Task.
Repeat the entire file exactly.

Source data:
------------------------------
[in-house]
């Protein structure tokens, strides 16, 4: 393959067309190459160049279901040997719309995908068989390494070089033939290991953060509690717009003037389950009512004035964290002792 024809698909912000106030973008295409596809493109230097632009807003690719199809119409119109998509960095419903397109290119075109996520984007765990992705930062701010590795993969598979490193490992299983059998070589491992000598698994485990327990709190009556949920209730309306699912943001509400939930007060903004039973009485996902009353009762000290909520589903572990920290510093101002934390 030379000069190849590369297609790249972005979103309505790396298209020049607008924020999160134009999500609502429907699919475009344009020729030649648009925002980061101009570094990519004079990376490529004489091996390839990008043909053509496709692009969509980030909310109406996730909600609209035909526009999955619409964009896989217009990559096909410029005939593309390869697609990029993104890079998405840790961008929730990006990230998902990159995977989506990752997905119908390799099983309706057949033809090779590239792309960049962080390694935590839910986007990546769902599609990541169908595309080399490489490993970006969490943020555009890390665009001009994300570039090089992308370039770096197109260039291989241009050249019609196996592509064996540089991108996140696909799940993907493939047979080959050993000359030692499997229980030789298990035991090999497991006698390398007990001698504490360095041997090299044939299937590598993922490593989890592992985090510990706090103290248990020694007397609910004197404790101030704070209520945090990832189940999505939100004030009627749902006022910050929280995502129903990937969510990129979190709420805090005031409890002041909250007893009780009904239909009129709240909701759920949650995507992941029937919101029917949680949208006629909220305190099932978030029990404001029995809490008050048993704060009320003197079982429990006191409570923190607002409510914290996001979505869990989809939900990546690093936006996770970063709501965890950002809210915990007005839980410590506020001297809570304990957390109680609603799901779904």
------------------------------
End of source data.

[in-house]
């Protein structure tokens, strides 16, 4: 393959067309190459160049279901040997719309995908068989390494070089033939290991953060509690717009003037389950009512004035964290002792 024809698909912000106030973008295409596809493109230097632009807003690719199809119409119109998509960095419903397109290119075109996520984007765990992705930062701010590795993969598979490193490992299983059998070589491992000598698994485990327990709190009556949920209730309306699912943001509400939930007060903004039973009485996902009353009762000290909520589903572990920290510093101002934390 030379000069190849590369297609790249972005979103309505790396298209020049607008924020999160134009999500609502429907699919475009344009020729030649648009925002980061101009570094990519004079990376490529004489091996390839990008043909053509496709692009969509980030909310109406996730909600609209035909526009999955619409964009896989217009990559096909410029005939593309390869697609990029993104890079998405840790961008929730990006990230998902990159995977989506990752997905119908390799099983309706057949033809090779590239792309960049962080390694935590839910986007990546769902599609990541169908595309080399490489490993970006969490943020555009890390665009001009994300570039090089992308370039770096197109260039291989241009050249019609196996592509064996540089991108996140696909799940993907493939047979080959050993000359030692499997229980030789298990035991090999497991006698390398007990001698504490360095041997090299044939299937590598993922490593989890592992985090510990706090103290248990020694007397609910004197404790101030704070209520945090990832189940999505939100004030009627749902006022910050929280995502129903990937969510990129979190709420805090005031409890002041909250007893009780009904239909009129709240909701759920949650995507992941029937919101029917949680949208006629909220305190099932978030029990404001029995809490008050048993704060009320003197079982429990006191409570923190607002409510914290996001979505869990989809939900990546690093936006996770970063709501965890950002809210915990007005839980410590506020001297809570304990957390109680609603799901779904």